It also means collaborative game editing will become possible, and this is something I plan to look into soon. I’m keen to hear any more suggestions, so please add your comments below or drop me an email.
What’s not implemented
This is still a beta version, so a few features are not implemented yet. Most importantly, at the moment you can edit and play games while logged in, but there’s no way to publish them on the site yet. This is partially because I’ve simply not implemented that feature yet, but also because the web version is Quest 5.2, and the desktop version of this is not in beta yet (so that would mean any games you published would not be playable on the desktop). Both Quest 5.2 Beta for desktop, and the ability to publish games, are coming soon - probably within the next few weeks.
Also, some of the more advanced features of the Quest desktop editor are not yet implemented on the web version. These will probably be added later, after the first “non-beta” release (probably as part of Quest 5.3 later this year). These are:
When I was at Perins School last week, I was asked about puzzles with a time limit. For example, the player opens a cupboard, inside which is a hungry alien. How do you give the player 10 seconds to kill the alien, before the alien kills them instead?
This is pretty straightforward to handle, because in Quest you can run scripts after a certain number of seconds. Here’s a quick how-to:
First, add the cupboard and alien objects. The alien should be inside the cupboard. For the cupboard, go to the Container tab. Choose “Container” from the type list, and untick the “Is open” box so that the cupboard is closed when the game begins.
Now we want to run a script when the player opens the object. We’ll tell the player they’ve surprised the sleeping (and hungry) alien, then give them 10 seconds to get rid of the alien before it kills them. To do this, scroll down to “After opening the object”, and add a “Print a message” script. Next, add another script - from the Timers section, choose “Run a script after a number of seconds”.
You can now specify how many seconds to wait before something else happens. In this case, 10 seconds. After 10 seconds, we want to see if the “alien” object is still visible. If so, print a message and kill the player. If not, we don’t need to do anything.
So, all we need to do is add an “If” inside the “After 10 seconds” script, as shown below:
Finally, we just need to implement a way to solve the puzzle. Let’s add a flame thrower object. When the player uses the flame thrower on the alien, the alien bursts into flames.
Add an object called “flame thrower”, then on the “Use/Give” tab scroll down to “Use this on (other object)”. Select “Handle objects individually”, add “alien”, and then edit the script. Add a “print a message” command to say something to the player, then add a “Remove object” command to remove the alien from play.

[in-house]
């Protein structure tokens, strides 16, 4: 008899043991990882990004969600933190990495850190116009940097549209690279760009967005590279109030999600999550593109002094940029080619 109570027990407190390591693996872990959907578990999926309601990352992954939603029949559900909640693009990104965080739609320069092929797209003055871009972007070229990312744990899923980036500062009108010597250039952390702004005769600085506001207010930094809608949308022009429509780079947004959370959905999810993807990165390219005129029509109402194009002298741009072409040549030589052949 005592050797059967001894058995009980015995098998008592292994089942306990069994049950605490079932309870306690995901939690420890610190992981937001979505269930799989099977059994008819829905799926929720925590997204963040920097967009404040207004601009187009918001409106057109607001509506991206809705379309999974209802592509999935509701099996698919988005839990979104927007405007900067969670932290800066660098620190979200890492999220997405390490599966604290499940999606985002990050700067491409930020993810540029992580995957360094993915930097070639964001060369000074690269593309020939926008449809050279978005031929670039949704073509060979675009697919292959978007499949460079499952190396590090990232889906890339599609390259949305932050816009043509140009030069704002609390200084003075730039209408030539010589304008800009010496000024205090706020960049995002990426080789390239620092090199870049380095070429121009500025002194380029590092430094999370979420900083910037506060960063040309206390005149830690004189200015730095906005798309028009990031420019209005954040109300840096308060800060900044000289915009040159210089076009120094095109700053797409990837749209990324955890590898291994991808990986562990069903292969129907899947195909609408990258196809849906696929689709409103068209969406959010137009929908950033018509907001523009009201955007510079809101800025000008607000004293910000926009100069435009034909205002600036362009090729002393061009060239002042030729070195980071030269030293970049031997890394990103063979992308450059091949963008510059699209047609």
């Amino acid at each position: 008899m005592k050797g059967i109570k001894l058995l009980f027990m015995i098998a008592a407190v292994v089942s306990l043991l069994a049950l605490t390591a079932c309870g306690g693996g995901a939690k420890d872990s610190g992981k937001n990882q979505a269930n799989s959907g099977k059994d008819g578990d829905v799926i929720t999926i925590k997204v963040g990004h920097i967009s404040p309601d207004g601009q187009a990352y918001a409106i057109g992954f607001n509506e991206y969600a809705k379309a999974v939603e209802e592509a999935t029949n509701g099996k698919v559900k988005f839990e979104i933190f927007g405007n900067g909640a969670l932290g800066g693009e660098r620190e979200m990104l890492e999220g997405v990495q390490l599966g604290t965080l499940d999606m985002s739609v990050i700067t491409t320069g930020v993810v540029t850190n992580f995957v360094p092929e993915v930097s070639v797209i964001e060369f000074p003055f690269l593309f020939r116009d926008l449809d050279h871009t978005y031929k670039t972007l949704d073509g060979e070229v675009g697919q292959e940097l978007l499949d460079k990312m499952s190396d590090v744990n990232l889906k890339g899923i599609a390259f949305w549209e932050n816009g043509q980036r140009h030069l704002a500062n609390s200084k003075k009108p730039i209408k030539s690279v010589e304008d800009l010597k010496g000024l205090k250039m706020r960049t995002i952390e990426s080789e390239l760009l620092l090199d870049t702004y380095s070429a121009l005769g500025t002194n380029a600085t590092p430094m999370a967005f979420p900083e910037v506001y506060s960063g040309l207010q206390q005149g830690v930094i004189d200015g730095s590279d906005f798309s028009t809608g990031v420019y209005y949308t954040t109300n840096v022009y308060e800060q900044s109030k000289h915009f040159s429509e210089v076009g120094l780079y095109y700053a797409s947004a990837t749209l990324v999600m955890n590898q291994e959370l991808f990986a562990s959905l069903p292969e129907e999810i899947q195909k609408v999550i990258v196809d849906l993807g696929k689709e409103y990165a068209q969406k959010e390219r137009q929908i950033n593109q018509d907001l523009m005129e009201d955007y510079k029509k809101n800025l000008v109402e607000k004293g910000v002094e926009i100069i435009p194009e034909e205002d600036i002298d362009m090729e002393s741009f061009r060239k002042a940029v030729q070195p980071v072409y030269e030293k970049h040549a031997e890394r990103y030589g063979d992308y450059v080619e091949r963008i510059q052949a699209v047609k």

The resulting script looks like this:
Now after the player opens the cupboard, if they use the flame thrower on the alien, the alien will no longer be visible in the room. This means that after the 10 seconds have elapsed, nothing will happen. However, if the player has not used the flame thrower, the alien will still be visible, in which case the alien enjoys a tasty meal.
I had the pleasure of spending Wednesday at Perins School in Alresford, Hampshire, where the entire Year 7 (11-12 year olds) went off-timetable for the day to start creating their own text adventures with Quest.
Timetable for the day
This was part of their “Transform” programme spread over five Wednesdays. In the first week, the school had a visit from a local author to talk about writing and creating characters. In week two, they started looking at text adventures, playing The Things That Go Bump In The Night. In week three, they started planning their own games on paper (limiting themselves to four rooms to give a realistic chance of being able to implement the entire game).
Student plans for their own game
I joined them for week four, where the pupils got to create a Quest game for the first time.
To get everybody up to speed, instead of diving in to create their own pre-planned games, the students were given the same game to implement. This was split up into various “Builds” consisting of step-by-step helpsheets, with only about 30 minutes for each Build:
Students learn about creating exits
After the break, various workshops run by myself and Kristian Still. We covered destroying objects, switching objects on and off, locking and verbs, and any other questions the students had such as keeping a score.
I must admit, I thought the timetable was pretty ambitious - these students hadn’t seen the Quest Editor at all before the day, yet by the end of it, most of them were getting on really well. They had covered everything they needed to implement their own games next week.
Kristian grabbed a few of the students for some quick “phonecast” interviews, and asked them how they found the day:
Testing the game
It was really great to see the students getting on well with the software, and I look forward to seeing their finished games.